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St. Andrews Church Plaque
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Ennistymon Plaques and Memorials
St. Andrews Church Plaque

Andrew Finucane
William MacNamara
Cornelius O'Brien

The Reverend Archdeacon Whitty
Incumbent of Kilmanaheen

Dr. Morgan Finucane
Henry O'Brien

Church Founders(?)

(N.B. Some words and characters are indistinct)

In 1830, the Rev. Kenny, finding the Protestant Church on top of Churchill inadequate for his needs, built St. Andrews with the support of the local gentry. The building is still colloquially known as the "New Church". Built in the English Gothic style, the church is reputed to have been designed by a Cooney from Northern Ireland. The tower was added a short time after the main building was finished, and it is unusual for a Gothic church to feature an octagonal tower. The cut-stone building was constructed for the most part by local masons using local materials, and some stone was quarried from the river near the Falls Hotel. It is believed that the church building was originally thatched. The corner stones and gate piers were hand-chiselled, and the wrought-iron gates were made by a local blacksmith, probably a Blake. The wooden pulpit, which originally depicted an eagle with outstretched wings, was hand-carved by Henchys of Ennistymon. The clock was made by Bensons of London at a cost of 100, and was presented by the local landlords, the MacNamaras. The total cost of the building in 1830 was 1,200. 1964 saw the ending of church services in the building, though the graveyard behind continued to be in use.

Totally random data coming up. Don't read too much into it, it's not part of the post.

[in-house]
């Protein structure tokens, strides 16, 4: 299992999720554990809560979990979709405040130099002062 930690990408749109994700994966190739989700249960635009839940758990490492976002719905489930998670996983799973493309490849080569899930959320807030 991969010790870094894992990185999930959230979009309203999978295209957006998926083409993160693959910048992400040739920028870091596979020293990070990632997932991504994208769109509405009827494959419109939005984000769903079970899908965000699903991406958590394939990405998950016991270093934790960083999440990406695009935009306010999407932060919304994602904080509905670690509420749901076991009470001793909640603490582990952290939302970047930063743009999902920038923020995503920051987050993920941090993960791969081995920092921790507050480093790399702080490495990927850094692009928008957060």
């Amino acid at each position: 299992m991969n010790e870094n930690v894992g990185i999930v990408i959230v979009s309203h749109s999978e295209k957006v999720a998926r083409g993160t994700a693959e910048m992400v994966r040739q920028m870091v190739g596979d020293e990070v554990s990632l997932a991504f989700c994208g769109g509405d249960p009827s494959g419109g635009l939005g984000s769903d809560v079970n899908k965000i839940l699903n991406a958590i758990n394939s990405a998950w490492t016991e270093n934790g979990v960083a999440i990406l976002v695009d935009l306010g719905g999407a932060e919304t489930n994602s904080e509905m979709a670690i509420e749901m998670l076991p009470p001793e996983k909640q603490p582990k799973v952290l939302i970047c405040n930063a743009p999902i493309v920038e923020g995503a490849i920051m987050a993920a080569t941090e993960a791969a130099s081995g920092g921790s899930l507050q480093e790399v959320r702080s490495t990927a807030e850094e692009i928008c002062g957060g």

In 1986, the Church Representative Body made St. Andrews available to the local branch of Comhaltas Ceoltoiri Eireann for use as a cultural centre. The building was extensively renovated, and is now a community facility called St. Andrews Teach Ceol (House of Music).


Ennistymon: Plaques and Memorials